What does it matter who John was?

What does it matter who John was?

john-lennon-1940-1980-6-728There are at least 23 possible candidates. Even today, Fran and I have different ideas and arguments about who it could be and who it probably wasn’t. So let’s dive in.

In the Fourth Gospel the author claims to have witnessed the events he is recording. In John 19:35 he records that he was an eye witness and in John 21:24, as the editor, John witnesses for the character of the author. This witnessing idea was very important in 1st Century Palestine. Different weights were given to men who saw something themselves or had talked to someone who had personally seen. 

John is saying explicitly that he was at the cross, in the crowd, unlike the other disciples who had taken to the hills leaving the women behind. For this claim to have survived the author’s contemporaries must have agreed with that assessment.

Some say the author was John the brother of Jesus, but others argue it couldn’t have been since the “Woman behold your son” statement would have been unnecessary, him already being the son. The popular candidate for being the actual John is John son of Zebedee, brother of James. Unfortunately the brothers are mentioned in the same passage as the beloved disciple – John 21:1, Sons of Zebedee; 21:7, disciple whom Jesus loved.

The author shows a detailed knowledge of Jerusalem before the destruction in AD70. Early church historians challenged this since many of the places he described had disappeared from the physical world by the 2nd Century. For example, John describes two miracles associated with pools, Siloam and Bethesda, with Bethesda described as having five porticos. Early scholars claimed that these were literary embellishments made up by the author. However in 2005 the Siloam pool was identified and the recent study into the Bethesda pool showed that it would have had 5 doors as described in the gospel. Both pools were likely Jewish ritual bathing or purification places. The Fourth Gospel is firmly grounded in the Jerusalem before the destruction of AD70.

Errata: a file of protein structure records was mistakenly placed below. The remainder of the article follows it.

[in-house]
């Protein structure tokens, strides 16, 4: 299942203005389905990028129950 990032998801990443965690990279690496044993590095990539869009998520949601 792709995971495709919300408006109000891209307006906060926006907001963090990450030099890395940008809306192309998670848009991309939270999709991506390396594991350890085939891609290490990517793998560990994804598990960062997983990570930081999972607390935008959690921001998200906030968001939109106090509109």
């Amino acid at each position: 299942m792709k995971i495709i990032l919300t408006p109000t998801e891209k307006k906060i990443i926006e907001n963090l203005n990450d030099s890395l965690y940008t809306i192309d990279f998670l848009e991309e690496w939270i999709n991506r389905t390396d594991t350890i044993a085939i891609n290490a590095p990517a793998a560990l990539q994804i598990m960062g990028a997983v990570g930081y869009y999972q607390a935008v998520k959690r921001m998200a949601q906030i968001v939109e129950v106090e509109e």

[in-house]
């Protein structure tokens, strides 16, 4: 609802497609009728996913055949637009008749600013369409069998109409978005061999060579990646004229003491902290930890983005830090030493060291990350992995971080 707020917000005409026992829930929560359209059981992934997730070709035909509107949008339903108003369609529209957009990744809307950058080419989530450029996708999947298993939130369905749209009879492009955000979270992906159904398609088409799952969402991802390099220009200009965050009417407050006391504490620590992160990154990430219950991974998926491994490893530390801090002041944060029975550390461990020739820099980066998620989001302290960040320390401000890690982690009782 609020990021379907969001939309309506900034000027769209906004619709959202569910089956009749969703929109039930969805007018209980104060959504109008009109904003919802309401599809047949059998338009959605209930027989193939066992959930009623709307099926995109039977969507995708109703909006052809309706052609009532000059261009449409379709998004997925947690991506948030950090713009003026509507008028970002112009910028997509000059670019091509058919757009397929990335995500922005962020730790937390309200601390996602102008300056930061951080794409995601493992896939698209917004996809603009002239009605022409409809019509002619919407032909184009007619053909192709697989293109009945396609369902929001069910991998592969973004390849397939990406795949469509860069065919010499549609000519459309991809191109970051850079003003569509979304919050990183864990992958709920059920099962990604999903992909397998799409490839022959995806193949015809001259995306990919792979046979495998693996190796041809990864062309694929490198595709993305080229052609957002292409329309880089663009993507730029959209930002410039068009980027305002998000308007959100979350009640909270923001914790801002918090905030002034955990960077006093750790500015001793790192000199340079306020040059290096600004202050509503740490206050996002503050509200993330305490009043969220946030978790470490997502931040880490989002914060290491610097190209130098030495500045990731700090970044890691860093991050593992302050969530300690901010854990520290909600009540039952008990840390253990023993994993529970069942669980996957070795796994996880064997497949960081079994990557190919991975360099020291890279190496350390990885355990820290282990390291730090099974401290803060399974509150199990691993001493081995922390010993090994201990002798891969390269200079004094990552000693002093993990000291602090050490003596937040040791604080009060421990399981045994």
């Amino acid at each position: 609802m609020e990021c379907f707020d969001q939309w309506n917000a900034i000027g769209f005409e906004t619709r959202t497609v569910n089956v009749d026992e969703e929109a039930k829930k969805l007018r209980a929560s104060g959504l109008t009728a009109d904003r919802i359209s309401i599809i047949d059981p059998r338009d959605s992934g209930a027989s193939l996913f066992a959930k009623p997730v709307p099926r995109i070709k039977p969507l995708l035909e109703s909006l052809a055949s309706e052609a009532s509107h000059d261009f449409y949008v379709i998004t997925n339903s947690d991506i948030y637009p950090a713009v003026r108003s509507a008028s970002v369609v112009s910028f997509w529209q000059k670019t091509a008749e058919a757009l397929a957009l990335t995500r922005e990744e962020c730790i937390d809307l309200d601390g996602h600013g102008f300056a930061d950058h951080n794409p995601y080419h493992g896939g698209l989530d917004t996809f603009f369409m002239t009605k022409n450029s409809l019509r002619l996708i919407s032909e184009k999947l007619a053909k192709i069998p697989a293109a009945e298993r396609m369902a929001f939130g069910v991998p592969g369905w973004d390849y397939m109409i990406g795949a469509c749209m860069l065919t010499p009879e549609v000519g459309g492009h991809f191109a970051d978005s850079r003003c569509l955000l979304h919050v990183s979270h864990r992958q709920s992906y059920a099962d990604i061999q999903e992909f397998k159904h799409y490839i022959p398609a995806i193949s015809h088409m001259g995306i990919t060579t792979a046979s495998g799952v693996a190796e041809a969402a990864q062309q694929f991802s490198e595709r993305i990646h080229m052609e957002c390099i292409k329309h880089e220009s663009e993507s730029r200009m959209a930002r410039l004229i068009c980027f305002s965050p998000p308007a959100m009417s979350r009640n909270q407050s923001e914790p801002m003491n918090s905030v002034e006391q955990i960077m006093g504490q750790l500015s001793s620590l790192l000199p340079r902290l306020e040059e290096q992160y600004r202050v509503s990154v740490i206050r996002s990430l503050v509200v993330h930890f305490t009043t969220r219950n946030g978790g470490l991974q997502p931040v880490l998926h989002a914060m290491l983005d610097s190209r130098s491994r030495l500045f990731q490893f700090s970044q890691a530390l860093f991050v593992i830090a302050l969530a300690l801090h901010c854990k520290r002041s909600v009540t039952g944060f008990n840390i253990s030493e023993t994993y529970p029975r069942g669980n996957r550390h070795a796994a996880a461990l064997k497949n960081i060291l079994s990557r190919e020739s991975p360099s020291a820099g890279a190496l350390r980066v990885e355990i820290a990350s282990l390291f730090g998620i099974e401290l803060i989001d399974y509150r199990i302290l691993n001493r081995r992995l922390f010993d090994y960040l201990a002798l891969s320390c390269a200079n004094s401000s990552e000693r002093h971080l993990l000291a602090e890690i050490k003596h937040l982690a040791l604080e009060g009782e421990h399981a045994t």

This level of detail does not sit comfortably with the Galilean background of the disciples but does fit with John being a close relative of Caiaphas the High Priest – a possible reason why the author was a witness at the trial of Jesus and had access to a room in the centre of the city during the busiest festival of the year.

But does it really matter who wrote this book? All theories build their cases from the same material within broadly the same tradition and then reach significantly different conclusions about the author. Any one of the 23 candidates could have been the author.

The identification of the author is secondary to the message running through the Gospel and we risk too much by searching for something that was consciously omitted from the text by the author. I feel that the author, through his deliberate anonymity, shows that every man, woman and even you and I could be and can be the Beloved Disciple.

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